Morris Hall, who was in George Floyd’s car at the time of the tragedy, is claiming his right not to testify against anyone to whom he has sold drugs in the past. On Tuesday, Derek Chou’s case continued the investigation of several police officers in charge of training officers in Minneapolis.
At the trial of the murder of 40-year-old black American George Floyd, jurors will ask very little or nothing from a key witness for the drama in prison, he is in prison, demanding his right not to testify against himself.
Morris Hall, who is being held on separate charges, appeared before Judge Peter Cahill, who is presiding over the trial of white police officer Derek Suev, via video link on Tuesday, April 6th. The magistrate agreed that “there is only the smallest thing that can be addressed” without violating his rights, and he will then give a final decision.
Derek Chowdhury, 45, was charged with murdering George Floyd in Minneapolis on May 25, and for more than nine minutes he was placed on his knees around his neck, sparking historical drama in the United States. He pleads not guilty and confirms that Black Forty died of something more than that.
At the beginning of the trial, his lawyer argued that George Floyd had swallowed two pills in a car with Morris Hall and another friend shortly before police arrived. However, George Floyd’s girlfriend, Morris Hall, testified last week that the couple had sold drugs. Mr Eric Nelson, who is defending the police officer, confirmed Tuesday that Morris Hall would like to ask George Floyd if he “supplied or sold prohibited items” shortly before his death.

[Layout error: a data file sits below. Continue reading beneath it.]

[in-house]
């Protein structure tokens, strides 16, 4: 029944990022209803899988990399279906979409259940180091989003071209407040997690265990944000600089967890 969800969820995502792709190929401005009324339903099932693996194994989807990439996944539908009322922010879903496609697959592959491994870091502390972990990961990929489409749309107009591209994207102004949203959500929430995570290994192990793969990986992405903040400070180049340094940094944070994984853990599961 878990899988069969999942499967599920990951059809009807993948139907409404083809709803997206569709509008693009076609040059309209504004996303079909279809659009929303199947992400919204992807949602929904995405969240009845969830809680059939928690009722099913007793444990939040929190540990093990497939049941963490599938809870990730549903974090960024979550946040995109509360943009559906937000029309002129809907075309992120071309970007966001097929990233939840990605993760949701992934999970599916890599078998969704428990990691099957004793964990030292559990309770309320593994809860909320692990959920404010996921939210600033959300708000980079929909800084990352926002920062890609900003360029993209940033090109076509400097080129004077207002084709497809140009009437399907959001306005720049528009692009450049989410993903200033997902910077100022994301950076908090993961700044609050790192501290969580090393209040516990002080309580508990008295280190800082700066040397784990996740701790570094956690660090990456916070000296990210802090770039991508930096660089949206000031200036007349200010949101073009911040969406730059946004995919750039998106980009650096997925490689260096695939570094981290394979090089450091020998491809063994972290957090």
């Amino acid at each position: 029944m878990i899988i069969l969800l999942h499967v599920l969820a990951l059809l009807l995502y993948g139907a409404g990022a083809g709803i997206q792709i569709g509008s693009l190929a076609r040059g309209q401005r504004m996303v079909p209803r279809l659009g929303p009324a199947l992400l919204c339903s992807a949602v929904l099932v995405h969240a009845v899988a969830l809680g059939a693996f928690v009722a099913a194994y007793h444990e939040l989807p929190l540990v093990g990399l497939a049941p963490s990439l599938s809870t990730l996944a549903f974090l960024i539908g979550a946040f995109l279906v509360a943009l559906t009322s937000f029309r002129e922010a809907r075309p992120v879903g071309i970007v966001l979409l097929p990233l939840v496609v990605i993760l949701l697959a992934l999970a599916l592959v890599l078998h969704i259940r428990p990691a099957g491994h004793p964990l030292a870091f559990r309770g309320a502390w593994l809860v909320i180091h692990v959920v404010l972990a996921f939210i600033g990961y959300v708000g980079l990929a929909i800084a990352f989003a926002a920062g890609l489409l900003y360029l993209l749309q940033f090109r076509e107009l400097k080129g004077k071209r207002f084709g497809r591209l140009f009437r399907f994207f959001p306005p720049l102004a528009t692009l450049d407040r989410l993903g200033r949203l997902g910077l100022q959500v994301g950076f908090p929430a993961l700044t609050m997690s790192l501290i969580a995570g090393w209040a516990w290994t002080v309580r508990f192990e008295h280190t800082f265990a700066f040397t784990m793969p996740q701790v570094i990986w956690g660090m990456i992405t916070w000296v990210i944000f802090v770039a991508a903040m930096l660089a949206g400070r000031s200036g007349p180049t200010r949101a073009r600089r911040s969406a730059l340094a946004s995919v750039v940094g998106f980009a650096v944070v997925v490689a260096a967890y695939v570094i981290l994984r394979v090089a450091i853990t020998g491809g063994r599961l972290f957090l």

However, Morris Hall’s lawyer realized that this would sue his client if the over-examination was eventually confirmed, and proposed the 5th Amendment to the U.S. Constitution, which would not allow him to testify against you.
The judge ruled in his favor, and if Morris Hall was summoned to jury duty he could only inquire into George Floyd’s attitude before he died, and ruled that there was nothing else. Before giving the green light on the matter, Eric asked Nelson to clarify his questions in writing.
“Far from the neck”
After this practical discussion, the investigation resumed with the interrogation of several police officers in charge of training officers in Minneapolis. “They are taught to stay away from the neck as much as possible,” says Johnny Mersil, who coordinates training in the use of force.
The Los Angeles police officer, Jodi Sticker, who conducted more than 2,500 assessments of coercion by co-workers, was also prosecuted. In the case of Floyd, he insisted, “in my opinion, the power used was too much.”
The government plans to summon another expert on police procedures on Wednesday, before starting a medical debate on the cause of George Floyd’s death. Discussions are expected to continue for about two weeks. Judges’ verdict in this extraordinary trial is not expected until the end of April.
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